Since 1960’s Holland’s sudden gas wealth pushed up its currency and crippled its manufacturing sector, economists have been wary of easy money, even coining a term – Dutch Disease – for its impact on the rest of the economy.
By 2020 it is expected that Brazil will be producing 5 million barrels of oil a day which takes it into the top 5 oil producers in the world. However the big question is will it succumb, like so many before it, to a lack of investment in other areas of the economy so that when the oil runs out they have other sectors that can contribute to growth.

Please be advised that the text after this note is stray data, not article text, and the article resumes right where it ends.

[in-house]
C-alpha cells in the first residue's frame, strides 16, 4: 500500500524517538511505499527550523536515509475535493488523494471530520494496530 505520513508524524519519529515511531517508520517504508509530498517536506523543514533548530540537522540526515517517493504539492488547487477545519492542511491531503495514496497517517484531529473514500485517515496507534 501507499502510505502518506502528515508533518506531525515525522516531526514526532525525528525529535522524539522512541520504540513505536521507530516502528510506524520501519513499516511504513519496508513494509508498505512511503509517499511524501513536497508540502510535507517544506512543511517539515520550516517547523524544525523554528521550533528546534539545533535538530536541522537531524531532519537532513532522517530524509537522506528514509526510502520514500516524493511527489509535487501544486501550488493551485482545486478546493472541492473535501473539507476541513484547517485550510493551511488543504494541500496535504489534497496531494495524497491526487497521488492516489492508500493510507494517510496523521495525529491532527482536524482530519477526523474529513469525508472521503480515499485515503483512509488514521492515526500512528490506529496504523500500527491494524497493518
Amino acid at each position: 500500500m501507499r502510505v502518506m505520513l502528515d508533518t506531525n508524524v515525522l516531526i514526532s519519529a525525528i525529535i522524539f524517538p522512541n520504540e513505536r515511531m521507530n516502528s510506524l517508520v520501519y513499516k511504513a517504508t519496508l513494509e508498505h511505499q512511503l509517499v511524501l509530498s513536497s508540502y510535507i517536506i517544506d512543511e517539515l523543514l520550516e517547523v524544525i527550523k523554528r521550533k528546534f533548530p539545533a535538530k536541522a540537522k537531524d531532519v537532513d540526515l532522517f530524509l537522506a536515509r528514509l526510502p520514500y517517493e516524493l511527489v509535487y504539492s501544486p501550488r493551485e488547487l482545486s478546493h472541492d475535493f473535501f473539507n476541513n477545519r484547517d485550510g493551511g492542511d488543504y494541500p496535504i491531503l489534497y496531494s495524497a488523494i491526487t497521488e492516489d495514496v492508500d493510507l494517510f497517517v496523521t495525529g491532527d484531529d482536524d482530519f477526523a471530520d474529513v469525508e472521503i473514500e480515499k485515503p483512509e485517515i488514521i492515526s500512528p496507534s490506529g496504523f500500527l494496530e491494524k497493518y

In order to avoid a Dutch Disease scenario it is imperative that Brazil looks to improve on its productivity of the rest of the economy. According to The Economist it aims to invest in education, culture, science and technology, environmental sustainability and poverty eradication. This seems to be a rather ambitious list of goals, but as with Norway such spending could be worthwhile provided clear targets were set and the money was professionally managed. One of the key areas that needs to be developed is infrastructure for non-oil exporters – upgrades of roads and port facilities. However the sovereign fund, which has been instrumental in the Norwegian success story, might not have sufficient funds to invest even with the oil bonanza. The coastal states of Brazil have in the past received most of the royalties from offshore oil but now the Federal Government want an increasing share. With the Federal share shrinking there will less strategic investment as most of the funds will go into current spending. One wonders about the colour of the overalls worn by President Lula Da Silva and his associates in the picture above – is this a bad omen?